Dan Walters: Detroit bankruptcy ruling puts public employee pensions on the table in California
12/04/2013 12:00 AM
12/03/2013 10:45 PM
A legal showdown over pension obligations in municipal bankruptcies was averted in both Vallejo and Stockton, largely because officials in both chose not to make that fight.
No small factor was a rather heavy-handed threat by the California Public Employees’ Retirement System to wage high-octane legal war should either city seek to “impair” pension obligations.
The bankruptcy judge in Stockton’s case implied that he was receptive to including pension obligations as a debt to be reduced under federal bankruptcy law despite their seemingly impregnable standing in the state constitution. And insurers of the city’s bonds took a stab at including them.
However, the issue was sidestepped when most of the bondholders and their insurers cut a deal with the city that excluded pensions.
San Bernardino is a different story. It stopped making payments to CalPERS for a while, still owes $15 million in past-due payments, and indicated in its bankruptcy filing that it wants pension debts on the table. And the huge retirement fund did what it threatened to do in Stockton and Vallejo – wage legal war.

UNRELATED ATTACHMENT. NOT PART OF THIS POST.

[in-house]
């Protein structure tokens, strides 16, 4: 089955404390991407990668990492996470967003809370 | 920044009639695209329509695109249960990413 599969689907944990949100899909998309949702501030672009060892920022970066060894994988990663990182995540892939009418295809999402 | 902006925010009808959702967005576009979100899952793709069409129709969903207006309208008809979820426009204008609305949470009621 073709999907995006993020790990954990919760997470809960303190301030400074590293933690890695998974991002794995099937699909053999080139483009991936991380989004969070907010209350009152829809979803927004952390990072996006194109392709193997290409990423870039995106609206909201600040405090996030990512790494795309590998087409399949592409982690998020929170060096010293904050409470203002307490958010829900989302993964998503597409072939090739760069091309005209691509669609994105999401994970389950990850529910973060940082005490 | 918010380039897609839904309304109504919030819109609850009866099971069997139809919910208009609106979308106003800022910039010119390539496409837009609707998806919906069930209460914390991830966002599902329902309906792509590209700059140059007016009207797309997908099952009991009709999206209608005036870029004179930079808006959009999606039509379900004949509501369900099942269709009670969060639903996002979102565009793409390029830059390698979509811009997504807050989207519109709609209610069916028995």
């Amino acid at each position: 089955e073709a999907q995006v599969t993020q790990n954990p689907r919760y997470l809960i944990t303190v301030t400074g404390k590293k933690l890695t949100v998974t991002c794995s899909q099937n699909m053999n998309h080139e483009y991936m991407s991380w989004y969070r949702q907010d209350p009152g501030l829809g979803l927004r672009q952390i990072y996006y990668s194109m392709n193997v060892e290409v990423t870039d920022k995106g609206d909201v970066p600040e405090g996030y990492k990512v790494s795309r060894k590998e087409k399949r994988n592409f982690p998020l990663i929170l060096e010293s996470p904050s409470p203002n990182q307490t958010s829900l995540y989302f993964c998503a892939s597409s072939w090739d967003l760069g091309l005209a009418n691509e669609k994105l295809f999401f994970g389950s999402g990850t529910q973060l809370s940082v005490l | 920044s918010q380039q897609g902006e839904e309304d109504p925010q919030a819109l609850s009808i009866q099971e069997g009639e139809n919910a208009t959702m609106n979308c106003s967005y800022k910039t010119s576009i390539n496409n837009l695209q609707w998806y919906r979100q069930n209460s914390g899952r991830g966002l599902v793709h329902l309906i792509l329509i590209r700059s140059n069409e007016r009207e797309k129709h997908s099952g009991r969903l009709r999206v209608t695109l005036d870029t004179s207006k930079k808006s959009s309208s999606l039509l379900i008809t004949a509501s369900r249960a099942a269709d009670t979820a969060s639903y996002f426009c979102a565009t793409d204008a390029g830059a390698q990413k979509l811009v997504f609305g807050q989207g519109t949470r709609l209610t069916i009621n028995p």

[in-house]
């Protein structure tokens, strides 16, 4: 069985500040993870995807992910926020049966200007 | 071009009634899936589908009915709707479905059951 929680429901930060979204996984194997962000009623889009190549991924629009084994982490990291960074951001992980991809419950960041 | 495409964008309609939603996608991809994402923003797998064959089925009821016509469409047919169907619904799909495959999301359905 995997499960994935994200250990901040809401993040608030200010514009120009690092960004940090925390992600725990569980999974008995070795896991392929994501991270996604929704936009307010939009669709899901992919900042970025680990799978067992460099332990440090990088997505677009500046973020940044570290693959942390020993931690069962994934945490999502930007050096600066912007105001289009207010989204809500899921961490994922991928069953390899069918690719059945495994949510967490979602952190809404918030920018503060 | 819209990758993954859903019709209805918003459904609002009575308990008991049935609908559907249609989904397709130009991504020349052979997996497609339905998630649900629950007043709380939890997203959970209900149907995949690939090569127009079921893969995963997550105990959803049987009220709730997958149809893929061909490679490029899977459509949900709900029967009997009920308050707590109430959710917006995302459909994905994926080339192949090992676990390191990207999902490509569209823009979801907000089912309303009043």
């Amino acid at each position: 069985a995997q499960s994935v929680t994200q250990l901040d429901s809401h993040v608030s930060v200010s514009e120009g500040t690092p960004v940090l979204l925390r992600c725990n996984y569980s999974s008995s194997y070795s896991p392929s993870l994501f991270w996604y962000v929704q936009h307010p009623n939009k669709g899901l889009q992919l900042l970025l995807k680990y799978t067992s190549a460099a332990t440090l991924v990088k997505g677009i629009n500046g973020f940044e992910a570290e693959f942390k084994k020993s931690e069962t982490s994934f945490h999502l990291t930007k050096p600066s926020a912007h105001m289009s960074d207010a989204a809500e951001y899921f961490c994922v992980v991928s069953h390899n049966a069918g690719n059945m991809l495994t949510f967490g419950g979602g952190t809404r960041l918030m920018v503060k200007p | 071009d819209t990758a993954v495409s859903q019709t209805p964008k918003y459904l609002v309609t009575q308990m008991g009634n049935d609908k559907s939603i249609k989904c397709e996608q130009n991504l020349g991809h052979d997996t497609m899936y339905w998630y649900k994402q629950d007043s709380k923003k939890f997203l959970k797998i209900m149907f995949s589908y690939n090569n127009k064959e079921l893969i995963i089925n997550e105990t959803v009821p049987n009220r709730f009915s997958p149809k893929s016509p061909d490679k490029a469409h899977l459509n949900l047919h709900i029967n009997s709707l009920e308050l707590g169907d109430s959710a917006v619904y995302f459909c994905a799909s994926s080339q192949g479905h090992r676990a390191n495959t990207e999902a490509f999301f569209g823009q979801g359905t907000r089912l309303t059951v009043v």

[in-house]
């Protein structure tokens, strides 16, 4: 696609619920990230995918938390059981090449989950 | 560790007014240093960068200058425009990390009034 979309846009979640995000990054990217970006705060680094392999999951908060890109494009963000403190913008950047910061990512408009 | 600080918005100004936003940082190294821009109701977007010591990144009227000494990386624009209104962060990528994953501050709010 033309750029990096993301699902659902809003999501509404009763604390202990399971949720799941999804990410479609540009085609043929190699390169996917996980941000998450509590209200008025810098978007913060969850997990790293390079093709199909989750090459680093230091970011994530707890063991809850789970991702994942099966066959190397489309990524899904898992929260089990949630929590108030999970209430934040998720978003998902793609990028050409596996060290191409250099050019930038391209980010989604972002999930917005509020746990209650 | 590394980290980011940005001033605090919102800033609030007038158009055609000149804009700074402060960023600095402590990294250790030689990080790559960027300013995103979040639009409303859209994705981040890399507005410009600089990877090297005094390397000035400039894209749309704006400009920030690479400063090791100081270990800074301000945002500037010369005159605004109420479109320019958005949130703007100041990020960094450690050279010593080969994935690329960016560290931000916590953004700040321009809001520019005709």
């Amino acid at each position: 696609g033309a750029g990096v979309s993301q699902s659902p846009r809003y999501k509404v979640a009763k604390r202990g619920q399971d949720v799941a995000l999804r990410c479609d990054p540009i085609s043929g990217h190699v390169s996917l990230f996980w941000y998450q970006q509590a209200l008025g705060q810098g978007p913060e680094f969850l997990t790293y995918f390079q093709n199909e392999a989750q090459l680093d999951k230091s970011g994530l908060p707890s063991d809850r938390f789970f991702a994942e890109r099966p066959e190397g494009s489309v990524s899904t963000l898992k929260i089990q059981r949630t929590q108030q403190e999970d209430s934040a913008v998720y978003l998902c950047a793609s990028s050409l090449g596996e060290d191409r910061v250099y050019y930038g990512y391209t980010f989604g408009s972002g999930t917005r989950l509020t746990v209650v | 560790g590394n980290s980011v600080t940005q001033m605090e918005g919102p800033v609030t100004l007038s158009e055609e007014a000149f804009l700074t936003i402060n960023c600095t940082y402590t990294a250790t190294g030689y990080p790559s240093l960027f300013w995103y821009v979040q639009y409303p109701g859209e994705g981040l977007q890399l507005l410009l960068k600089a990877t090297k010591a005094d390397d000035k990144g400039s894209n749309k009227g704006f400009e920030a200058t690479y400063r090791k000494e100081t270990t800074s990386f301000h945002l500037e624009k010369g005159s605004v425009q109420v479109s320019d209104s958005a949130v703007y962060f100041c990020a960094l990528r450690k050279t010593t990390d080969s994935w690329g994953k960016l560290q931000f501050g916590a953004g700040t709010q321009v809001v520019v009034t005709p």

CalPERS tried, unsuccessfully, to persuade the judge hearing San Bernardino’s petition to block bankruptcy, but whether the case eventually hinges on pension obligations remains to be seen.
Meanwhile, a bankruptcy judge in Detroit ruled Tuesday that the city’s truly massive bankruptcy can include a pension reduction, saying, “it has long been understood that bankruptcy law entails the impairment of contracts.”
That’s almost word-for-word what the Stockton bankruptcy judge, Christopher Klein, had said during one proceeding.
The uncanny similarity of the Detroit case to those in California extends to the almost identical provisions in the California and Michigan state constitutions that prohibit “impairment of contracts.”
Michigan pension officials, and the state’s public employee unions, are just as adamantly opposed to having pension obligations on the table as those in California, and if Detroit’s bankruptcy culminates in a reduction of pensions, either retroactively or prospectively, the subsequent legal battle is destined for the U.S. Supreme Court.
The potential fallout is immense. If pensions can be reduced in bankruptcy, California cities, struggling with ever-increasing demands for pension fund payments, will use it as leverage to demand concessions from their unions.
Moreover, the unsettled situation could affect the outcome of a proposed 2014 or 2016 ballot measure, sponsored by San Jose Mayor Chuck Reed, that would allow local officials to modify future pension benefits. If Reed gets his measure on the ballot, he could – and would – contend that doing something about mounting pension payments through that process would be better than leaving it to the complexities of bankruptcy.
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